Choosing the key account
Key accounts are accounts that are identified within organisations as being a focus for account-based marketing. Not all accounts meet the requirements to be designated as a strategic or key account and organisations need to be careful about which accounts to focus on for their account-based marketing efforts or risk losing a valuable client. When choosing, organisations should look at revenue history, account history, margins and profitability as well as the viability that the client in question would be interested in a long-term relationship. Lastly, ask what the client and your company have in common. This will help solidify the approach that the client cannot find this kind of service anywhere else.
There are also some red flags that will help you recognize that a relationship with a key account is about to change:.
- Business that regularly would have come to your company goes elsewhere;
- A re-organisation within the company could force a change in your relationship;
- If both involved companies aren’t seeing ROI from the relationship;
- If you’re not achieving the mutual goals.
 ABM programmes
 Programme frameworks
There are a number of different frameworks for account-based marketing campaigns but, in general, the following approach is used:
- Create the strategic framework: methodology for selecting the accounts that will be focused on and framework of objectives and measures for the ABM programme
- Planning workshop: joint marketing and sales session around each account to agree goals and explore understanding of the account and relevant propositions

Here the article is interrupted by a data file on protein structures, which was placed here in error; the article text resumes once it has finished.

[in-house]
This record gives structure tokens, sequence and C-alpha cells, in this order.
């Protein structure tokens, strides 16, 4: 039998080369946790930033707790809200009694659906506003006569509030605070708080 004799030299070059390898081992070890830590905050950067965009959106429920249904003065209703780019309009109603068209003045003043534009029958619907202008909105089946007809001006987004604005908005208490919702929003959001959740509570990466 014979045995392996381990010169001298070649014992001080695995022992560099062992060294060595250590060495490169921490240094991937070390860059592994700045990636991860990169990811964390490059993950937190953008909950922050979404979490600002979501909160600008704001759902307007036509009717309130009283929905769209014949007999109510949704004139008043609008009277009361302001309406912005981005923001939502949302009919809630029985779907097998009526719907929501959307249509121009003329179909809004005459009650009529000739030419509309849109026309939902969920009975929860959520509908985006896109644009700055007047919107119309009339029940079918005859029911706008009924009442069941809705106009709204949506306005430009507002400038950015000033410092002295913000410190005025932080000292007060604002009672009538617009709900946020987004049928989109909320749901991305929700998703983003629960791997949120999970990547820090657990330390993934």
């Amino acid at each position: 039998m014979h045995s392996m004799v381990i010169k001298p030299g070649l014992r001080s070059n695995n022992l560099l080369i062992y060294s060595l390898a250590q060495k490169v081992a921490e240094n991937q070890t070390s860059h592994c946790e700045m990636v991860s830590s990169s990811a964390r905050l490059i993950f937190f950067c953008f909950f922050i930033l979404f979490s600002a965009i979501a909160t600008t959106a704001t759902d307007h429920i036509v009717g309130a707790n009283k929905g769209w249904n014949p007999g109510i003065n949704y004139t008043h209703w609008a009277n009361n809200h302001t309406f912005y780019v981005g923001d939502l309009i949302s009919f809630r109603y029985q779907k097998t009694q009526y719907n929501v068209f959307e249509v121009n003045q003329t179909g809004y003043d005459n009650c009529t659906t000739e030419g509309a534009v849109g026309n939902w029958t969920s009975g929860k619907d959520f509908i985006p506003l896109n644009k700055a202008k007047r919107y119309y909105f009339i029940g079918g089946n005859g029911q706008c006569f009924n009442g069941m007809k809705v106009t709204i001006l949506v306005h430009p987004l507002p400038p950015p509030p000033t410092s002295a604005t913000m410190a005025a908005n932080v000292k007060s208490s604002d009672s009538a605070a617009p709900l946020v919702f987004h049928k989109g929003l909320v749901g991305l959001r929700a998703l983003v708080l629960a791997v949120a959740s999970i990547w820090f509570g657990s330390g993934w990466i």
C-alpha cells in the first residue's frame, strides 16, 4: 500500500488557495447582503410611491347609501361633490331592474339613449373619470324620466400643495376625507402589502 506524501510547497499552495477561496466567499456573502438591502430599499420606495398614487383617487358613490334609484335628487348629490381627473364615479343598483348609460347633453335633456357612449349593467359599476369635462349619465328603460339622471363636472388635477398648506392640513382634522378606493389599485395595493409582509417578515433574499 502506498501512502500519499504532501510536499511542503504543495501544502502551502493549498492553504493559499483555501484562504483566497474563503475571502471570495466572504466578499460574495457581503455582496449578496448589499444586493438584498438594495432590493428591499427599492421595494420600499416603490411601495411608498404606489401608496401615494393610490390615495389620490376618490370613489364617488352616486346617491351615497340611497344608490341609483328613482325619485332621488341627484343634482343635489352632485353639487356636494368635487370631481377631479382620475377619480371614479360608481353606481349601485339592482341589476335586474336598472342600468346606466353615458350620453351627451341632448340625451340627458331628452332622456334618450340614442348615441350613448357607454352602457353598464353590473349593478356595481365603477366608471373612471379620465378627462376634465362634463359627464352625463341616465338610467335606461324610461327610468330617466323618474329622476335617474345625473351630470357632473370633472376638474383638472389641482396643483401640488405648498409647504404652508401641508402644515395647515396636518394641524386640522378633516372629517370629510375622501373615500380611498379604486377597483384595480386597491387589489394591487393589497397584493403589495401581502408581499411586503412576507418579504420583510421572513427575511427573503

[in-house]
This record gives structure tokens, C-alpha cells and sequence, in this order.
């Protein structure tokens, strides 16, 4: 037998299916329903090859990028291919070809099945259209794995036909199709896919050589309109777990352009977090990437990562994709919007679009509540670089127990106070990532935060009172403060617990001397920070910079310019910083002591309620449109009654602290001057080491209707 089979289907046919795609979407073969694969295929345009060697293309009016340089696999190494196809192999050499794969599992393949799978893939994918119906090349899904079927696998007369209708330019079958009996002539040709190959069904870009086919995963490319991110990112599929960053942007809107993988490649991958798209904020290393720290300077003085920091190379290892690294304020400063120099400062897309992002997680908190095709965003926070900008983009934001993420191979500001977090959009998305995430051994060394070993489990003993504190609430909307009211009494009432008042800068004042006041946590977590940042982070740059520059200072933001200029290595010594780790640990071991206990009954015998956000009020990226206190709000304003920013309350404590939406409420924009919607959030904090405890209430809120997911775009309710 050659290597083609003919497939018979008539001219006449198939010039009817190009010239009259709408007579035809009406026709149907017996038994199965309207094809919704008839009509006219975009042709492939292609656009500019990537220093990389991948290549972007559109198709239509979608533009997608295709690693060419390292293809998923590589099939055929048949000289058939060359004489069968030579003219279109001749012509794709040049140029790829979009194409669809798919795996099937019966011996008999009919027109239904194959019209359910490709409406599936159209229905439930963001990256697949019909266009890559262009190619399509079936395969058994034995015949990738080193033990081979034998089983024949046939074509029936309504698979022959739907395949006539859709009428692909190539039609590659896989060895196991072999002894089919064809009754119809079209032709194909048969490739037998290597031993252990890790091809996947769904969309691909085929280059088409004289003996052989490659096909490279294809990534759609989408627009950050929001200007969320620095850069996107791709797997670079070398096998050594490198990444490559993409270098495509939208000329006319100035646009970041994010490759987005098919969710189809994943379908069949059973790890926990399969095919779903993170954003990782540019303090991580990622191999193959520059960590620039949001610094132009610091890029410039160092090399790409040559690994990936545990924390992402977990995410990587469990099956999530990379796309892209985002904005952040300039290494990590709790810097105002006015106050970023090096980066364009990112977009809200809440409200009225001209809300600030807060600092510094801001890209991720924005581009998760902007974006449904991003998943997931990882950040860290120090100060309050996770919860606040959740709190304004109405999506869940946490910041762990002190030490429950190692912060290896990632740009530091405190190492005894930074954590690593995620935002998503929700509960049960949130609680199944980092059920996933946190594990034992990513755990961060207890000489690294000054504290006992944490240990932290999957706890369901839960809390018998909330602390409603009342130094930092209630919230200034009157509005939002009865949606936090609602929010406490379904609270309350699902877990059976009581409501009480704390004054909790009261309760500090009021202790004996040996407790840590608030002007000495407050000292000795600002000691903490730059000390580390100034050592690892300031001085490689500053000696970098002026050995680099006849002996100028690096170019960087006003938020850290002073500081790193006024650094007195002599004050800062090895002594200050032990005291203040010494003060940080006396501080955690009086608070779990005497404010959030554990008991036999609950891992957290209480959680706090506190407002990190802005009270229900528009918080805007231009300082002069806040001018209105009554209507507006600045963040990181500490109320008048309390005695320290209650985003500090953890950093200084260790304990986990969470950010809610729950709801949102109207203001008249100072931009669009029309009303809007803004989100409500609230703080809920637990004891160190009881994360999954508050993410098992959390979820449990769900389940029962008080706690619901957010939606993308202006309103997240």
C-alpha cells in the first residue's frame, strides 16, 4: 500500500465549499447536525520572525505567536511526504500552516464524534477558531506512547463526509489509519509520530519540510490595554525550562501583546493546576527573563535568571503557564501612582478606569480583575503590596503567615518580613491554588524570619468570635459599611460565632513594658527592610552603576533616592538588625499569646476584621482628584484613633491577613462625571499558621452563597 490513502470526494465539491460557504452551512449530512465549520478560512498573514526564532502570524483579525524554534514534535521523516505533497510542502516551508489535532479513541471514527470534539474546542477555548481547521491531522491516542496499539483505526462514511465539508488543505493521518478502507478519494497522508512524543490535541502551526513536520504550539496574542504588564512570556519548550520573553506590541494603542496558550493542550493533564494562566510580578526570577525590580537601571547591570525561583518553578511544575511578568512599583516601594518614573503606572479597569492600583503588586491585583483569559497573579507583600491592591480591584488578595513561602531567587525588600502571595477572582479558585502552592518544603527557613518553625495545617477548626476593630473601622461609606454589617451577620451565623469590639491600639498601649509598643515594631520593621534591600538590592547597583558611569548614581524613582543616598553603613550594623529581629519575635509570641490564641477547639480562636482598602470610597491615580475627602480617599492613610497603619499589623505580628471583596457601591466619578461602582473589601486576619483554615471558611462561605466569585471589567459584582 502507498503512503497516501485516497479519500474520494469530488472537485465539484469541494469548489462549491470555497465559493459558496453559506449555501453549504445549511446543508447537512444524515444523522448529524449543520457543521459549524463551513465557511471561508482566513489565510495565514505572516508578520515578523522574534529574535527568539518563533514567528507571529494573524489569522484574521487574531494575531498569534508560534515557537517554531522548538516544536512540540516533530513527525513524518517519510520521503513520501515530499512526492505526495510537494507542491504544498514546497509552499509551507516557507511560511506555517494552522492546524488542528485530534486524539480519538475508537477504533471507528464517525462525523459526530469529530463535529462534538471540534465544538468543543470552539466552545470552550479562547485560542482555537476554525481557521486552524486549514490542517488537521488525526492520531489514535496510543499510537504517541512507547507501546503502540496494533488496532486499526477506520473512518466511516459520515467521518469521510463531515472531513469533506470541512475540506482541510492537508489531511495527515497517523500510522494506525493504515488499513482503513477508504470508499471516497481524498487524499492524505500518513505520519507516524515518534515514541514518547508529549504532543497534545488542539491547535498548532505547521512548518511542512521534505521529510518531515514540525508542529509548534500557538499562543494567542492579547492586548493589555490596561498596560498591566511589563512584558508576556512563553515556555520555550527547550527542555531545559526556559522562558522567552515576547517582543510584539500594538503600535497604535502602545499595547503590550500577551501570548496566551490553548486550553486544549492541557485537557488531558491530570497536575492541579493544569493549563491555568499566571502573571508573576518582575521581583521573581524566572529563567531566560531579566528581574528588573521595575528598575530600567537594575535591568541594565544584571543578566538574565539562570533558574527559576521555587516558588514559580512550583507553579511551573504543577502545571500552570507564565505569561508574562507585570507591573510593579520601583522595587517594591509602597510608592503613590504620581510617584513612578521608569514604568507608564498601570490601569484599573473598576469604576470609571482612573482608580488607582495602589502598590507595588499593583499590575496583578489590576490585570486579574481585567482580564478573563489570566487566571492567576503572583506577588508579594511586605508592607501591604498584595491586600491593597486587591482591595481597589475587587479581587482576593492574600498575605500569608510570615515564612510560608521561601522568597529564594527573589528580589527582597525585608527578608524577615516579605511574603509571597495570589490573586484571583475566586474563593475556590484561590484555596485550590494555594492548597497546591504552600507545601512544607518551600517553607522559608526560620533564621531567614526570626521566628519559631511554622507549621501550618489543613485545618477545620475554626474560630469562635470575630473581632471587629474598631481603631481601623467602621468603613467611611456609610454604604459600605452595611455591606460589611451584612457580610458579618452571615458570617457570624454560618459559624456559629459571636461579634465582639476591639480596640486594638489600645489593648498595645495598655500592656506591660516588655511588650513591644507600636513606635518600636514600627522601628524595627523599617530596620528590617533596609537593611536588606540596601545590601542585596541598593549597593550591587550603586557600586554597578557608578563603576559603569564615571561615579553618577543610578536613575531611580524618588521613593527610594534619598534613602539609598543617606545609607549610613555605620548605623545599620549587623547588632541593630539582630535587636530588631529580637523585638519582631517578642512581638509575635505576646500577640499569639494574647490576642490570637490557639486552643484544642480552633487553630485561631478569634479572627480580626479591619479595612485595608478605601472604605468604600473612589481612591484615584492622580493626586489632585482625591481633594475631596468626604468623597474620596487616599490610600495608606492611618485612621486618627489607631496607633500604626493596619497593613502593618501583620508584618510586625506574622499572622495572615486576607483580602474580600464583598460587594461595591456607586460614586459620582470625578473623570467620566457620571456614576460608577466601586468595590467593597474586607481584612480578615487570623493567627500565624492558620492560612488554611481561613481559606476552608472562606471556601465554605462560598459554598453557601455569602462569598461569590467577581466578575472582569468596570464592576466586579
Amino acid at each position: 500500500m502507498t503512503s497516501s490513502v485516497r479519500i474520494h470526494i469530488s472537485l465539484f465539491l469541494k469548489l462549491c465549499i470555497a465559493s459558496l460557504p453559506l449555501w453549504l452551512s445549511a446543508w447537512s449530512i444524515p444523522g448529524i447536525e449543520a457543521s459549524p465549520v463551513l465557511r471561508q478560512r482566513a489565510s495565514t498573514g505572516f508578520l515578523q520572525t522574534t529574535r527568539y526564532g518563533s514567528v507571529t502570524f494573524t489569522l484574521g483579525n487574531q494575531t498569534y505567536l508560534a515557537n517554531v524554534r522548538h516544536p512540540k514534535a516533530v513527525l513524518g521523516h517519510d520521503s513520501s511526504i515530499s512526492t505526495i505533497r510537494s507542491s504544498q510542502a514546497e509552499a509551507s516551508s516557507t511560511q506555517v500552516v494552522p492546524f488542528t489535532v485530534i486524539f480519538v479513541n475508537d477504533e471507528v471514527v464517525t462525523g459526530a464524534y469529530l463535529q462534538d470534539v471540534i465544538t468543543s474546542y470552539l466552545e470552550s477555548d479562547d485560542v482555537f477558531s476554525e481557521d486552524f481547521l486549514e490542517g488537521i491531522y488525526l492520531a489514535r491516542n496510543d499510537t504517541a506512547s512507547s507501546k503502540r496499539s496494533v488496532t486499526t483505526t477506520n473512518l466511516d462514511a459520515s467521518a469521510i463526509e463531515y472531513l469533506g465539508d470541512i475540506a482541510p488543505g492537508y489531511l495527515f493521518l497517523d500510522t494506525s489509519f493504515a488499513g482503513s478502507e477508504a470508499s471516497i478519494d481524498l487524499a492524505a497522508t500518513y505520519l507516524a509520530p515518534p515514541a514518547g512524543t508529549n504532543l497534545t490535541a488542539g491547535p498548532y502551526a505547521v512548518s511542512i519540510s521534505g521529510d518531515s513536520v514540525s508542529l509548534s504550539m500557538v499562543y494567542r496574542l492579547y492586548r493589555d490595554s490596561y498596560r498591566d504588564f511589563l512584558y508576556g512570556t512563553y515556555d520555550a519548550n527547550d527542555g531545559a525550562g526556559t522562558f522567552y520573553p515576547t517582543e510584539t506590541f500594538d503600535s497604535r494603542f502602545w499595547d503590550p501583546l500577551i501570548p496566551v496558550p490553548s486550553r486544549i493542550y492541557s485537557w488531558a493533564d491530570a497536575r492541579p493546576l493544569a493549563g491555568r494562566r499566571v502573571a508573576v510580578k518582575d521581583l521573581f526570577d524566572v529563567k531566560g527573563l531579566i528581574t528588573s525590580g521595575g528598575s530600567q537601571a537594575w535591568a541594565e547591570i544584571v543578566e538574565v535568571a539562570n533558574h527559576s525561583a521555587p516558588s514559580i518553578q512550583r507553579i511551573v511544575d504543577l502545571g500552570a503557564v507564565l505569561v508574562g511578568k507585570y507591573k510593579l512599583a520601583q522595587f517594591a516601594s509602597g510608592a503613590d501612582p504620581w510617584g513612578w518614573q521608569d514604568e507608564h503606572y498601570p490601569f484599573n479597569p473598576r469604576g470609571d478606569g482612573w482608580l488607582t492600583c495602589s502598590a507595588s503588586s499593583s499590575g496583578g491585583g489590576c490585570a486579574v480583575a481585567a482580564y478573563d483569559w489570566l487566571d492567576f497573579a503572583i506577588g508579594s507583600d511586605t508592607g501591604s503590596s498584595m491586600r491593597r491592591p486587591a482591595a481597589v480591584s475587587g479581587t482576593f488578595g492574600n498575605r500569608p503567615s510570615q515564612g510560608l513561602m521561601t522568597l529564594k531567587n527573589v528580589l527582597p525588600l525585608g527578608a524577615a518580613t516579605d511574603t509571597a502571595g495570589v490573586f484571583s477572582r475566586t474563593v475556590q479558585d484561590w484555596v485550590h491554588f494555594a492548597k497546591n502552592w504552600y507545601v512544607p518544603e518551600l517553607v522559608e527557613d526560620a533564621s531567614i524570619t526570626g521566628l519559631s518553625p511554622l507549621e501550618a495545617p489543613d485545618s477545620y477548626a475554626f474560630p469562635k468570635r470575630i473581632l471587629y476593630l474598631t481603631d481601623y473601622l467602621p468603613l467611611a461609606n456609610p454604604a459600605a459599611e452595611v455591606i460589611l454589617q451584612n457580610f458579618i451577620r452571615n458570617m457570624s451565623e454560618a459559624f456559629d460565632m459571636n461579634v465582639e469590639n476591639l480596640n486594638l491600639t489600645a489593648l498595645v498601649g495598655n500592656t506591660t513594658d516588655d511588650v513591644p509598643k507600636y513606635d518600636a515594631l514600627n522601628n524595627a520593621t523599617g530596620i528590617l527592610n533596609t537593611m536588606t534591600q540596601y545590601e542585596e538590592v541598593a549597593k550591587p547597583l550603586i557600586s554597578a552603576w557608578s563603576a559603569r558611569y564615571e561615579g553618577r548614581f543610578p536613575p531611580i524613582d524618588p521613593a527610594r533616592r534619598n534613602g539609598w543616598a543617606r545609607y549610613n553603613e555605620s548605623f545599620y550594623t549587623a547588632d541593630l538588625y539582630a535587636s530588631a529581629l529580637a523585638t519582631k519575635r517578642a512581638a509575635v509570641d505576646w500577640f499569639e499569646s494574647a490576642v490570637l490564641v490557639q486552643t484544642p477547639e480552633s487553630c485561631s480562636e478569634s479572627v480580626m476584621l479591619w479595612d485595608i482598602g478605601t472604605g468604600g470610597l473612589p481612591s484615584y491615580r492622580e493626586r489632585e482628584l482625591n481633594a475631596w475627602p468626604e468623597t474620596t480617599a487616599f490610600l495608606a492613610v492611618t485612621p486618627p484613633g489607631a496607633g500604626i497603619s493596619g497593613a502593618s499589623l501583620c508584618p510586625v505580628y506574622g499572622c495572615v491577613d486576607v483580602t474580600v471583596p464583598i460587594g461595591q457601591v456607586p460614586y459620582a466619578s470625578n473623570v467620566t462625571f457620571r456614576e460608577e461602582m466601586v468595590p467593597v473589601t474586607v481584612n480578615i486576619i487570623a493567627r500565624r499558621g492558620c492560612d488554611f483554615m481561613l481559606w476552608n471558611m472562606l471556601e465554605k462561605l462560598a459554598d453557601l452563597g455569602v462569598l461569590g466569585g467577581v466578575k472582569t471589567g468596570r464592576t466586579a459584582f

- Required research: marketing activity to build a more complete picture of the structure of the target organisation and its requirements
- Create plan: bringing together existing corporate marketing activities with new account-specific communications to achieve account-specific goals
- Execute: build a joint sales and marketing team to deliver on the plan
- Review: apply measures such as the value of sales, amount of potential revenue in the sales pipeline, coverage of communications in the account, perception-shifts or appointments made
In terms of specific marketing activities that form part of account-based marketing programmes, the following provides a basis for selecting the appropriate tactics for any specific account
- Intelligence – marketing’s role in profiling the target account and contacts within it to identify relevant propositions and communication preferences
- Awareness – in target accounts where awareness of the supplier is low, regular communications have a role to play in creating a more favourable perception
- Campaigning – in large target accounts, lead generation campaigns can be run to uncover opportunities and appoint meetings
- Sales – marketing has a role to play in supporting sales bids to improve conversion rates and shorten the sales cycle
- Advocacy – the cycle is completed when customers become advocates and are used to drive further incremental business
- Peppers and Rogers; The One-to-One Future (1993); Page 23
- Account-based marketing: How it can help your company improve demand, awareness and profitability
- How Northrop Grumman Used Account-Based Marketing to Win a $2B Deal
- The Marketing Practice’s Decision-Maker Index research into account-based marketing perceptions
- Kotler, Rackham and Krishnaswamy; Ending the War Between Sales and Marketing (2006) Harvard Business Review
- Peppers and Rogers; The One-to-One Future (1993); Page 140
- IT Sales and Marketing Association
- Account-based marketing campaign template
- Building relationships with key accounts
- “Fast Forward: Choosing and Working With Strategic Accounts” (PDF). http://188.8.131.52/kc/getitem.aspx?key=iqpvQ2kx56Kw2xBSFLWAVGDfUQwTLoQYdmI42zgYda4PULMLp7DQOUs4guJDVlAF&filename=SPJ.Print.0606.pdf&profileid=000000000003F169&f_page_source_title=Strategic+Account+Management&vip=. Retrieved 2009-02-11.
This article uses material from the Wikipedia article account-based marketing, which is released under the Creative Commons Attribution-Share-Alike License 3.0.